The City of Burien participates in the National Flood Insurance Program (NFIP) in regulating floodplains. As a member of NFIP, the City is able to pass along insurance savings to those Burien households located within floodplains or Special Flood Hazard Areas (SFHA).

The Federal Emergency Management Agency (FEMA) and Washington State Department of Ecology (DOE) identified floodplain code amendments that are required to be updated by the community and formally adopted by August 19, 2020.

FEMA also revised the King County Flood Insurance Study and revised the Flood Insurance Rate Maps (FIRMs). FEMA updated the maps to reflect the most recent flood studies based on new topography and modeling. The new set of maps more accurately depicts floodplain and floodway boundaries and associated information in many areas throughout King County. The Burien City Council approved the code amendments and adopted the revised Flood Insurance Study and revised Flood Insurance Rate Maps for the city of Burien.

The study revealed that of the 359 properties that lived in a flood-prone area, only 65 property owners held flood insurance policies.

Information for Property Owners

If your property is in the floodplain, reach out to your mortgage lender or insurance provider to review your flood protection insurance. 

The City’s Floodplain Administrator, Chad Tibbits, is available for technical assistance at (206) 812-7575 or chadt@burienwa.gov.

People seated around table working on budget documents.

Council Adopts Changes to 2019-2020 Biennial Budget

Council adopted an adjusted 2020 budget to account for the acceptance of a grant award, Council-directed actions, and technical adjustments. These adjustments reflect additional revenues ($30,000) and expenditures ($155,087) for the entire year. Specifically:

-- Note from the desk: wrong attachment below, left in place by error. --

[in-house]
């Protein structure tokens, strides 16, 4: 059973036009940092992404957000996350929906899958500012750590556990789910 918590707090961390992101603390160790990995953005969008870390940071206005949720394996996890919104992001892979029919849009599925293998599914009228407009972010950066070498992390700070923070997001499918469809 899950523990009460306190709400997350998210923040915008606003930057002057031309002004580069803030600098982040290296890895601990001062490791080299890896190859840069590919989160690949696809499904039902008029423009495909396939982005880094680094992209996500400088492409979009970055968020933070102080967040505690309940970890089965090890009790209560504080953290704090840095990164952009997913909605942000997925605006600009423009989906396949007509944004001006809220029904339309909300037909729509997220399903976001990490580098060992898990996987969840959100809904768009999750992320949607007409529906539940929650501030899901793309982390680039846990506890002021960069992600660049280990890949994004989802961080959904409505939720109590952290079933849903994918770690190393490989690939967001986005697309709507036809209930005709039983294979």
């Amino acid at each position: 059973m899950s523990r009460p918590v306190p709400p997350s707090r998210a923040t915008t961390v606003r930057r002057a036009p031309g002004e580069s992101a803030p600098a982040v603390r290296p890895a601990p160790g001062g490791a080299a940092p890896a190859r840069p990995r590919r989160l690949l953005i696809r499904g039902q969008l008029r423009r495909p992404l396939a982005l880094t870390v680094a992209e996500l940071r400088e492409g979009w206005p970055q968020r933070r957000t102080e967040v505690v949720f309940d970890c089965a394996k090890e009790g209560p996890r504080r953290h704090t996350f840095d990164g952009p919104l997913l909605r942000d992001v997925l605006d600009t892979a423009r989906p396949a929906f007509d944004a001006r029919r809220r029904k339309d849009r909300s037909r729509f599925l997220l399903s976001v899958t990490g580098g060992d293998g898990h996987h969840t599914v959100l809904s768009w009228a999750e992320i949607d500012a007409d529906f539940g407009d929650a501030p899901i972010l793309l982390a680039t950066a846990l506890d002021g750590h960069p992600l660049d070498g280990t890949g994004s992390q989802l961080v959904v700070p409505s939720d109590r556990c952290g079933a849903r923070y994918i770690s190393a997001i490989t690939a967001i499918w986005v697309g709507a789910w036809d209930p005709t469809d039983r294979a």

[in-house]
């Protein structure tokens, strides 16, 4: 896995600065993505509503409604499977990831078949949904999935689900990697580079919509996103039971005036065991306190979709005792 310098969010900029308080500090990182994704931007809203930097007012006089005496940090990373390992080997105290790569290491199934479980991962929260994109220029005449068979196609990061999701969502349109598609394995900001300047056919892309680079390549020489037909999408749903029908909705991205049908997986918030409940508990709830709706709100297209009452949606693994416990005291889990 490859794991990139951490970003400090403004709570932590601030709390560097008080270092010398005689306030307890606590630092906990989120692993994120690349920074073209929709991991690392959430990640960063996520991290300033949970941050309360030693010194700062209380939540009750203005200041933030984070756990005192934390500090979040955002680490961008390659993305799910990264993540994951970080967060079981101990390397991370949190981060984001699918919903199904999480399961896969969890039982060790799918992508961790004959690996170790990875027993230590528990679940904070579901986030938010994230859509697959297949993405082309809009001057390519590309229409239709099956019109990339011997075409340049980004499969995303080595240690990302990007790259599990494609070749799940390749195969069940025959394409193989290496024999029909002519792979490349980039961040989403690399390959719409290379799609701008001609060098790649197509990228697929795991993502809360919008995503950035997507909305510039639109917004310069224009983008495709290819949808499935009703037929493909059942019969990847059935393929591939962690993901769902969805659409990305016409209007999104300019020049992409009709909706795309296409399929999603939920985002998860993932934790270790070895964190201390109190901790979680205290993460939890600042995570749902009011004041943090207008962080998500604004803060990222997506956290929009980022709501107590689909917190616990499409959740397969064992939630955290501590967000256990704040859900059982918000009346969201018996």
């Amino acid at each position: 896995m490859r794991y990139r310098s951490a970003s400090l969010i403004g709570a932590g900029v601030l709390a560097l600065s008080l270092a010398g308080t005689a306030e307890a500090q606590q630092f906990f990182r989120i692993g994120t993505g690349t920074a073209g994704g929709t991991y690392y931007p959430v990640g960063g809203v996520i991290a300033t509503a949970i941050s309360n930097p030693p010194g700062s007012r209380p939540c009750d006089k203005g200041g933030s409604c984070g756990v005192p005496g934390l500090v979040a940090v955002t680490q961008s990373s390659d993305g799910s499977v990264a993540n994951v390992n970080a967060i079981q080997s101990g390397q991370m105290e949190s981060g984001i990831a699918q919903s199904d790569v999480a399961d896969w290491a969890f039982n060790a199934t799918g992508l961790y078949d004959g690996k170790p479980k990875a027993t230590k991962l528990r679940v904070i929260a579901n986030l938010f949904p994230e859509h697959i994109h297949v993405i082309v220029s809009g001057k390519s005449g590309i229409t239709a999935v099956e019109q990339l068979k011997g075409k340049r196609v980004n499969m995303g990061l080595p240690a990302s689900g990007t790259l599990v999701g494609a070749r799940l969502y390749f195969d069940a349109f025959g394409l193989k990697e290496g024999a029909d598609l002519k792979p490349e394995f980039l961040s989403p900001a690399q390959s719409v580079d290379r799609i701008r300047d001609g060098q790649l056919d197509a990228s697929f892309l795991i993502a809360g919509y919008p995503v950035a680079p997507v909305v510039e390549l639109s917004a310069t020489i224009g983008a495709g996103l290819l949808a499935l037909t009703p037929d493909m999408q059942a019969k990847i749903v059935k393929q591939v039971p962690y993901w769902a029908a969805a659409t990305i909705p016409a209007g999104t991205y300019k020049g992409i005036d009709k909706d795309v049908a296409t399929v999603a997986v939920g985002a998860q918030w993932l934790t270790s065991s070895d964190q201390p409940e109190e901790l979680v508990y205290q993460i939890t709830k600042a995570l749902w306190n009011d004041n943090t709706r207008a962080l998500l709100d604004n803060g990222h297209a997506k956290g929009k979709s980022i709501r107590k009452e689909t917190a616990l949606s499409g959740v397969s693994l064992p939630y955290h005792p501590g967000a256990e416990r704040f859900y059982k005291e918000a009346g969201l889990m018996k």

• $30,000 for a grant from the King County Councilmember McDermott’s fund for a Severe Weather Shelter.
  • $200,000 for support for most vulnerable residents affected by COVID-19 pandemic.
  • $25,000 for maintenance of the Burien Annex.
  • $99,913 technical adjustment to the King County Sheriff’s Office contract. This change is due to revised budget projections and does not impact the level of police services delivered.

Close up of police car.

Council Creates a Public Safety Study Task Force

Council had the first of two scheduled discussions on the creation of a task force to address public safety, specifically with how it intersects with police serves. City Attorney Garmon Newsom II detailed statistics on police violence and how it disproportionately affects communities of color. After a lengthy conversation, council voted to gather comments from council on the elements of the ordinance to discuss at an upcoming meeting.

Arts, Parks, and Recreation Work Plans Approved

Council approved through the consent agenda the work plans for the Arts Commission and Parks and Recreation Advisory Board as well as the art selections for the second round of signal box art installations.

Want to hear what’s on the agenda for future council meetings?

You can view the Planning Calendar at the end of each council agenda. This is a living document and is adjusted based on council priorities and speaker availability.